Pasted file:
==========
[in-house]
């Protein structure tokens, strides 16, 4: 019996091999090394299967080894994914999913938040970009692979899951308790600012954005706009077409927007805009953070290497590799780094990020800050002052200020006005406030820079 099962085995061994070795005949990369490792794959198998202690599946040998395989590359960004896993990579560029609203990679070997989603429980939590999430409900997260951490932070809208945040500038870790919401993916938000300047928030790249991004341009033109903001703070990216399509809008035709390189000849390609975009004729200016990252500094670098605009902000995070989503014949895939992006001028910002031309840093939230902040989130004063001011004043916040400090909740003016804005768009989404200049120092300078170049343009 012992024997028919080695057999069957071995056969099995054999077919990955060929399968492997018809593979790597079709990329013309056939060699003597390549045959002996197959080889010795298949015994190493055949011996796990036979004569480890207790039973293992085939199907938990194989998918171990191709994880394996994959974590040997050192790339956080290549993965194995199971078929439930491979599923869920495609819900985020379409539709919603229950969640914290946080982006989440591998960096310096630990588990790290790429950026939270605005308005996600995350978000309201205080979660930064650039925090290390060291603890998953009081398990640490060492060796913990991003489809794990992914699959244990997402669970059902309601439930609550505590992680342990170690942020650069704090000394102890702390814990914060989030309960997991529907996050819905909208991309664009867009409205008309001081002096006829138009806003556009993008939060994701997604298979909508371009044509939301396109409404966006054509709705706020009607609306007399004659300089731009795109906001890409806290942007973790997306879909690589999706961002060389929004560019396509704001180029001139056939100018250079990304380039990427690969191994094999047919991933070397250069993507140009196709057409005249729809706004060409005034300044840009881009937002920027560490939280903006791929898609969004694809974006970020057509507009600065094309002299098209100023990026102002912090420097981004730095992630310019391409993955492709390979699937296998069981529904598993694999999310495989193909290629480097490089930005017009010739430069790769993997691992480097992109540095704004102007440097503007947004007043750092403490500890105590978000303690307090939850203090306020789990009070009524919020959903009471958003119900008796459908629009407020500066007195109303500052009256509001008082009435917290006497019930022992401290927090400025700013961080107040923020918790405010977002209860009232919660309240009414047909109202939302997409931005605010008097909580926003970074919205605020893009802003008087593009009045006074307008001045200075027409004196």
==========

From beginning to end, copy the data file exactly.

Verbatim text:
[in-house]
């Protein structure tokens, strides 16, 4: 019996091999090394299967080894994914999913938040970009692979899951308790600012954005706009077409927007805009953070290497590799780094990020800050002052200020006005406030820079 099962085995061994070795005949990369490792794959198998202690599946040998395989590359960004896993990579560029609203990679070997989603429980939590999430409900997260951490932070809208945040500038870790919401993916938000300047928030790249991004341009033109903001703070990216399509809008035709390189000849390609975009004729200016990252500094670098605009902000995070989503014949895939992006001028910002031309840093939230902040989130004063001011004043916040400090909740003016804005768009989404200049120092300078170049343009 012992024997028919080695057999069957071995056969099995054999077919990955060929399968492997018809593979790597079709990329013309056939060699003597390549045959002996197959080889010795298949015994190493055949011996796990036979004569480890207790039973293992085939199907938990194989998918171990191709994880394996994959974590040997050192790339956080290549993965194995199971078929439930491979599923869920495609819900985020379409539709919603229950969640914290946080982006989440591998960096310096630990588990790290790429950026939270605005308005996600995350978000309201205080979660930064650039925090290390060291603890998953009081398990640490060492060796913990991003489809794990992914699959244990997402669970059902309601439930609550505590992680342990170690942020650069704090000394102890702390814990914060989030309960997991529907996050819905909208991309664009867009409205008309001081002096006829138009806003556009993008939060994701997604298979909508371009044509939301396109409404966006054509709705706020009607609306007399004659300089731009795109906001890409806290942007973790997306879909690589999706961002060389929004560019396509704001180029001139056939100018250079990304380039990427690969191994094999047919991933070397250069993507140009196709057409005249729809706004060409005034300044840009881009937002920027560490939280903006791929898609969004694809974006970020057509507009600065094309002299098209100023990026102002912090420097981004730095992630310019391409993955492709390979699937296998069981529904598993694999999310495989193909290629480097490089930005017009010739430069790769993997691992480097992109540095704004102007440097503007947004007043750092403490500890105590978000303690307090939850203090306020789990009070009524919020959903009471958003119900008796459908629009407020500066007195109303500052009256509001008082009435917290006497019930022992401290927090400025700013961080107040923020918790405010977002209860009232919660309240009414047909109202939302997409931005605010008097909580926003970074919205605020893009802003008087593009009045006074307008001045200075027409004196």